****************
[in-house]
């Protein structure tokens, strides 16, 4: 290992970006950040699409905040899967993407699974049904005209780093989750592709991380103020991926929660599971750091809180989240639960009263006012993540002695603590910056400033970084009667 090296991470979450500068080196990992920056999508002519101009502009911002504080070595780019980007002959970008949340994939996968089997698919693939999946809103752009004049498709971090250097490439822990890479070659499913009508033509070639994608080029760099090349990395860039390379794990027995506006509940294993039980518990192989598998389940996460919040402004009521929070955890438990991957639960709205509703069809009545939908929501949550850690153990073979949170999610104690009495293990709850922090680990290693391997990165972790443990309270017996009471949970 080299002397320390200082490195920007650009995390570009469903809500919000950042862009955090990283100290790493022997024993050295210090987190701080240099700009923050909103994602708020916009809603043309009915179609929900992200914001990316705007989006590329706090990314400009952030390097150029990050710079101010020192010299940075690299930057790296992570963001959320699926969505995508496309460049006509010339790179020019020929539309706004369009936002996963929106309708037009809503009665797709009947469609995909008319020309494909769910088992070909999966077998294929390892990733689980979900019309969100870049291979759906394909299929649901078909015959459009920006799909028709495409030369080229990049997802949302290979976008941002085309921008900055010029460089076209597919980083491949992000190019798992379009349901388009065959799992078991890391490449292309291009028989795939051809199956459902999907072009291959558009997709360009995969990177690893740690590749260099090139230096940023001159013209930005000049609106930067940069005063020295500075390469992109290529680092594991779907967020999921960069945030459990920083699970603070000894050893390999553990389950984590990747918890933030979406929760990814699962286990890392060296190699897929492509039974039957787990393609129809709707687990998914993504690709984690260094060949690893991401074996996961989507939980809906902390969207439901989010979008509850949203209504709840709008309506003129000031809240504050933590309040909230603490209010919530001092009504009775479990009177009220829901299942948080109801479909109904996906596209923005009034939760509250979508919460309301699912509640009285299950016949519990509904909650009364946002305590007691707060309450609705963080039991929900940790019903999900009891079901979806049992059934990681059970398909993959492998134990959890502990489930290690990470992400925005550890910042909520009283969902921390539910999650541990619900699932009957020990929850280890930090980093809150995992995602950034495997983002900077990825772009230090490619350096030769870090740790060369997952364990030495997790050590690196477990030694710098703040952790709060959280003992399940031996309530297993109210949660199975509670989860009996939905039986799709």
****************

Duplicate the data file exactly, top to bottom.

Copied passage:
[in-house]
């Protein structure tokens, strides 16, 4: 290992970006950040699409905040899967993407699974049904005209780093989750592709991380103020991926929660599971750091809180989240639960009263006012993540002695603590910056400033970084009667 090296991470979450500068080196990992920056999508002519101009502009911002504080070595780019980007002959970008949340994939996968089997698919693939999946809103752009004049498709971090250097490439822990890479070659499913009508033509070639994608080029760099090349990395860039390379794990027995506006509940294993039980518990192989598998389940996460919040402004009521929070955890438990991957639960709205509703069809009545939908929501949550850690153990073979949170999610104690009495293990709850922090680990290693391997990165972790443990309270017996009471949970 080299002397320390200082490195920007650009995390570009469903809500919000950042862009955090990283100290790493022997024993050295210090987190701080240099700009923050909103994602708020916009809603043309009915179609929900992200914001990316705007989006590329706090990314400009952030390097150029990050710079101010020192010299940075690299930057790296992570963001959320699926969505995508496309460049006509010339790179020019020929539309706004369009936002996963929106309708037009809503009665797709009947469609995909008319020309494909769910088992070909999966077998294929390892990733689980979900019309969100870049291979759906394909299929649901078909015959459009920006799909028709495409030369080229990049997802949302290979976008941002085309921008900055010029460089076209597919980083491949992000190019798992379009349901388009065959799992078991890391490449292309291009028989795939051809199956459902999907072009291959558009997709360009995969990177690893740690590749260099090139230096940023001159013209930005000049609106930067940069005063020295500075390469992109290529680092594991779907967020999921960069945030459990920083699970603070000894050893390999553990389950984590990747918890933030979406929760990814699962286990890392060296190699897929492509039974039957787990393609129809709707687990998914993504690709984690260094060949690893991401074996996961989507939980809906902390969207439901989010979008509850949203209504709840709008309506003129000031809240504050933590309040909230603490209010919530001092009504009775479990009177009220829901299942948080109801479909109904996906596209923005009034939760509250979508919460309301699912509640009285299950016949519990509904909650009364946002305590007691707060309450609705963080039991929900940790019903999900009891079901979806049992059934990681059970398909993959492998134990959890502990489930290690990470992400925005550890910042909520009283969902921390539910999650541990619900699932009957020990929850280890930090980093809150995992995602950034495997983002900077990825772009230090490619350096030769870090740790060369997952364990030495997790050590690196477990030694710098703040952790709060959280003992399940031996309530297993109210949660199975509670989860009996939905039986799709």